Posted 13 October 2016
By Michael Mezher
The US Food and Drug Administration (FDA) on Thursday opened a public consultation on a harmonized guidance on the clinical evaluation of software as a medical device (SaMD) developed by the International Medical Device Regulators Forum (IMDRF).
According to IMDRF, the goal of the guidance is "to establish a common and converged understanding of clinical evaluation and principles for demonstrating the safety, effectiveness and performance of [SaMD]."
Specifically, the guidance provides recommendations for devicemakers on methods of clinical evaluation and the level of clinical evidence necessary to support the use of a SaMD based on previously finalized IMDRF guidance on risk categorization for SaMD, and lays out when SaMD should undergo an independent review.
"Based on the significant impact SaMD has on clinical outcomes and patient care, a SaMD manufacturer is expected to gather, analyze, and evaluate data, and develop evidence to demonstrate the assurance of safety, effectiveness and performance of the SaMD," the guidance states.
However, the guidance states that the recommendations made within are "not meant to replace or conflict with premarket or postmarket regulatory requirements related to the regulatory classification of SaMD in different jurisdictions," and notes that "the recommendation for independent review for certain categories of SaMD does not imply the need for premarket review (authorization) by a regulatory authority."
The proposed guidance was endorsed by the IMDRF management committee following a presentation by Bakul Patel, associate center director for digital health at FDA's Center for Devices and Radiological Health (CDRH) and IMDRF SaMD working group chair at a meeting in Brazil last month.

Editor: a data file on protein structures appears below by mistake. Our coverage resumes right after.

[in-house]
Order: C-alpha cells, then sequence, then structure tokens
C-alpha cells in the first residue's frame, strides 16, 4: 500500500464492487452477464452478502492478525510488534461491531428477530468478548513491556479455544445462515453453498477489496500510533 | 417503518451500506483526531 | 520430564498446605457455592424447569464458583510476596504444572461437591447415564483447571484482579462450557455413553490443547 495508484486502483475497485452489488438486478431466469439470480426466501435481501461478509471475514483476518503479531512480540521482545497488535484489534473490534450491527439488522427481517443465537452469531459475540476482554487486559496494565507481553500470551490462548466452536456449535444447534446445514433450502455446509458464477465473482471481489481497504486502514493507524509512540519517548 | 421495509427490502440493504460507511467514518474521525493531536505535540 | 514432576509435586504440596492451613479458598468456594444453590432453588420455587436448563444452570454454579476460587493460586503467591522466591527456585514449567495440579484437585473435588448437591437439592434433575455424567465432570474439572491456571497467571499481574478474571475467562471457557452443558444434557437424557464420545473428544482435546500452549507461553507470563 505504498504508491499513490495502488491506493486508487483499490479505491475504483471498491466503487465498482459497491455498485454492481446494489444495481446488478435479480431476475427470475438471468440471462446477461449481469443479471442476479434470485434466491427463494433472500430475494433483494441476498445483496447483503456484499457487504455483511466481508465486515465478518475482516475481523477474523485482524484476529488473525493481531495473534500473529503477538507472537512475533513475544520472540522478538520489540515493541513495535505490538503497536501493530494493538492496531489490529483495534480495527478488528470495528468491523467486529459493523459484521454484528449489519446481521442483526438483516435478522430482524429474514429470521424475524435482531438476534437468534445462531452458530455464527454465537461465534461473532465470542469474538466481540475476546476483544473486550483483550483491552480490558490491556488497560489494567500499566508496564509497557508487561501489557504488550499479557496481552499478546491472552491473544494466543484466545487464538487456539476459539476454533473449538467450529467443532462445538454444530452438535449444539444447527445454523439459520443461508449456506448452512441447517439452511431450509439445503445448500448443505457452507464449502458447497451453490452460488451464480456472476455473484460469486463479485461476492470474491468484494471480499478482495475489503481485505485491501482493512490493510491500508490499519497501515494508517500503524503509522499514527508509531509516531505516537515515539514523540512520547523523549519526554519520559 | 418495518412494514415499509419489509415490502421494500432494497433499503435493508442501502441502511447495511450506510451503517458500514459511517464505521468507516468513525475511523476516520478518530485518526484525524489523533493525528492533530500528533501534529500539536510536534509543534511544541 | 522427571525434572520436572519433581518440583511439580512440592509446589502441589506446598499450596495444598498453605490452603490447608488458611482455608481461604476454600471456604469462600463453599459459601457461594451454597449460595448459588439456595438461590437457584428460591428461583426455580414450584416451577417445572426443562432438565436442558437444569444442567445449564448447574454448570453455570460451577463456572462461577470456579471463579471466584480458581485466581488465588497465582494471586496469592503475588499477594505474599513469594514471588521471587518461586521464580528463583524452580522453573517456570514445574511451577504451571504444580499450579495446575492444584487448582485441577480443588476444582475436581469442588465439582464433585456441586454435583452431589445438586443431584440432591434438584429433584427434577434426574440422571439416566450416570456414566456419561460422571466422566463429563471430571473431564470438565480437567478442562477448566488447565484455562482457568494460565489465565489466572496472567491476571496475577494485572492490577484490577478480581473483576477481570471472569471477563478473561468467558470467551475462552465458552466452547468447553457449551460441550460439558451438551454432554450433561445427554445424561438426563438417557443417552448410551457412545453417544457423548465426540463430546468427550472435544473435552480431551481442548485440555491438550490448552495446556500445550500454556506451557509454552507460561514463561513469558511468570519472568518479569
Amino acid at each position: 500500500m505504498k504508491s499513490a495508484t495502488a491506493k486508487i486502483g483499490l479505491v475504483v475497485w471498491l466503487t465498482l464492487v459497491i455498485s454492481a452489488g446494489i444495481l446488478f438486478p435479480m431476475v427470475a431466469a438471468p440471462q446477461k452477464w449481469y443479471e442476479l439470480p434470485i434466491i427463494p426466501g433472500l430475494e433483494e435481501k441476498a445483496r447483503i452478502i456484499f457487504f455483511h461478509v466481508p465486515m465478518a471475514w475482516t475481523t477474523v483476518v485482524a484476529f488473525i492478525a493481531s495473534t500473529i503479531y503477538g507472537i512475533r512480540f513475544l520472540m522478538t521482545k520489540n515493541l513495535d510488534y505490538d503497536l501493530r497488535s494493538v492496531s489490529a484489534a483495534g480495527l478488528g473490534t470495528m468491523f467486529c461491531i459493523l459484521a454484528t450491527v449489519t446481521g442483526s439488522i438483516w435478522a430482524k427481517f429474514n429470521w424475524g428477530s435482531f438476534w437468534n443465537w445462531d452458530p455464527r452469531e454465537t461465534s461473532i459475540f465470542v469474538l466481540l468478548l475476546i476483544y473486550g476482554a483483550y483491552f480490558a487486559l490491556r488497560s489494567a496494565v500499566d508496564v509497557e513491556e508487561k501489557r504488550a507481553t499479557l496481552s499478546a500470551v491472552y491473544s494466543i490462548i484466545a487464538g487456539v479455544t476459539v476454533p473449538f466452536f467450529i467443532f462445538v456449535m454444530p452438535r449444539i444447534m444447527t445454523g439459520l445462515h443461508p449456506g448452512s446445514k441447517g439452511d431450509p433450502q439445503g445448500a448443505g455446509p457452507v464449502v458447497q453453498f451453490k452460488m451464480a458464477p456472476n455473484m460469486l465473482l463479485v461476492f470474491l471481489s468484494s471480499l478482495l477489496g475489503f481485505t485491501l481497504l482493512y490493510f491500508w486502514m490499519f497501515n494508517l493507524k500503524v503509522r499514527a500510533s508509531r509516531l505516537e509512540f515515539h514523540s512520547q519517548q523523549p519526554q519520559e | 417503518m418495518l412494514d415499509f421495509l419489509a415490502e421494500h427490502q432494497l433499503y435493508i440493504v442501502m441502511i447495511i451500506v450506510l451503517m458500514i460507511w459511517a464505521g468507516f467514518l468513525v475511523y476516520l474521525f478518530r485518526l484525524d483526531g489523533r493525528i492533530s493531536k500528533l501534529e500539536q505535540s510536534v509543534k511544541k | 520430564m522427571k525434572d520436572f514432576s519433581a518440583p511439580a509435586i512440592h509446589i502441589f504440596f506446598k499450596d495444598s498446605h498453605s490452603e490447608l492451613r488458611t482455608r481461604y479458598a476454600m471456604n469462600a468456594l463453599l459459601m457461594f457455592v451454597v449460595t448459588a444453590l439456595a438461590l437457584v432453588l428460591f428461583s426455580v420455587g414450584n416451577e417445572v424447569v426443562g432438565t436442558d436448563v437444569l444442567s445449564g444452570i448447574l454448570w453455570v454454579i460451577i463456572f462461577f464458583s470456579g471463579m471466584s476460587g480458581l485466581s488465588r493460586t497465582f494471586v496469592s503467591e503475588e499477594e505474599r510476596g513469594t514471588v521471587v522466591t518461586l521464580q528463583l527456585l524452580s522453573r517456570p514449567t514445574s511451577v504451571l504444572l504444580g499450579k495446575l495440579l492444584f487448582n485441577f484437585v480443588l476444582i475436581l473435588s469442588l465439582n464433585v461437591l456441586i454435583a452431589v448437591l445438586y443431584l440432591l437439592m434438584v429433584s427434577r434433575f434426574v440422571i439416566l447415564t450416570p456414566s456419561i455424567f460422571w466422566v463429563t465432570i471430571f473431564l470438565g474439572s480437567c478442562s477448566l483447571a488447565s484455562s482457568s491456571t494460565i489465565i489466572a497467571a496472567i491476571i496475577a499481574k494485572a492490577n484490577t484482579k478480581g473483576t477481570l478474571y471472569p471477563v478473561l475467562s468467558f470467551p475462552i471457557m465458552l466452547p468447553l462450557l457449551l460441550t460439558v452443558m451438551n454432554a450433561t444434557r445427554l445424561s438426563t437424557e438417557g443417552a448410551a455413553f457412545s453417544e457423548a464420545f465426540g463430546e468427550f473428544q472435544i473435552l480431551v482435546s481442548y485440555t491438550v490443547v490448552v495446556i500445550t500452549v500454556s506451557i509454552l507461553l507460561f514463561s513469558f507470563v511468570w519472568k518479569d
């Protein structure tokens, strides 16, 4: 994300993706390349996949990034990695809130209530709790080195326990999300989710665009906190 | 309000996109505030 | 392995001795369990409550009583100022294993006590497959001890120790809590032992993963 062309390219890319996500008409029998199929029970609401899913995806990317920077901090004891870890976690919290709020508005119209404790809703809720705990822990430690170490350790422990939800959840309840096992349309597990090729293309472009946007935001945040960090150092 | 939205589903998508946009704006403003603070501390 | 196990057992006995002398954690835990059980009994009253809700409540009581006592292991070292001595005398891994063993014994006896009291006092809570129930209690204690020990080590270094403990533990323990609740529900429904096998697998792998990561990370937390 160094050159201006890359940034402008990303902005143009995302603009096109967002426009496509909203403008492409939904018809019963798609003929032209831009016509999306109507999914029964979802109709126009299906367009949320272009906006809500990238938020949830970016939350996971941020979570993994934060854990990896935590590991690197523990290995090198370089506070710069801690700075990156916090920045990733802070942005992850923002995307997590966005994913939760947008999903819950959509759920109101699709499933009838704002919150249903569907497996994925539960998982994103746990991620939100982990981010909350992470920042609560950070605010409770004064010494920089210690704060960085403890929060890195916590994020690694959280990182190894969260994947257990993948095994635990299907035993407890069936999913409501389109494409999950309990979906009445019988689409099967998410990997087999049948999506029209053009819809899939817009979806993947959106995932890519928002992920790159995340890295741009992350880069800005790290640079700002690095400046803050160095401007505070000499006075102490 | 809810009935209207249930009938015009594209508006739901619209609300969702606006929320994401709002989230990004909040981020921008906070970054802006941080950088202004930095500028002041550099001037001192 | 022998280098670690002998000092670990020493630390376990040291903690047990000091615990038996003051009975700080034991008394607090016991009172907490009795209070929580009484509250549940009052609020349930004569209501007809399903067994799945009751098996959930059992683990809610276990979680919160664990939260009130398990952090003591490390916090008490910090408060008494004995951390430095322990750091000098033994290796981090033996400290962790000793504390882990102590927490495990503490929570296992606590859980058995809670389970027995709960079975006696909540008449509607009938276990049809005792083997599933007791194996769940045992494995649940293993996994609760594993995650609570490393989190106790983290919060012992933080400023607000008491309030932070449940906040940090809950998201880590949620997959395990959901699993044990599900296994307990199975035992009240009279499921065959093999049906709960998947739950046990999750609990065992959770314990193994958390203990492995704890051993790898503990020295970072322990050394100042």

Now, FDA and IMDRF are asking stakeholders to comment on the guidance before submitting a final version to the IMDRF management committee in February.
In particular, FDA and IMDRF are asking for comment on eight aspects of the guidance:
- "Does the document address the intention captured in the introduction/scope or vice versa?
- Does the document appropriately translate and apply current clinical vocabulary for SaMD?
- Are there other types of SaMD beyond those intended for non-diagnostic, diagnostic and therapeutic purposes that should be highlighted/considered in the document?
- Does the document adequately address the relevant clinical evaluation methods and processes for SaMD to generate clinical evidence?
- Are there other appropriate methods for generating clinical evaluation evidence that are relevant for SaMD beyond those described in the document?
- Are the recommendations identified in section 7.2 related to the "importance of clinical evidence and expectations" appropriate as outlined for the different SaMD categories?
- Are there recommendations identified in section 7.3 related to the "importance of independent review" appropriate as outlined for the different SaMD categories?
- Given the uniqueness of SaMD and the proposed framework—is there any impact on currently regulated devices or any possible adverse consequences?"
Federal Register notice, Draft Guidance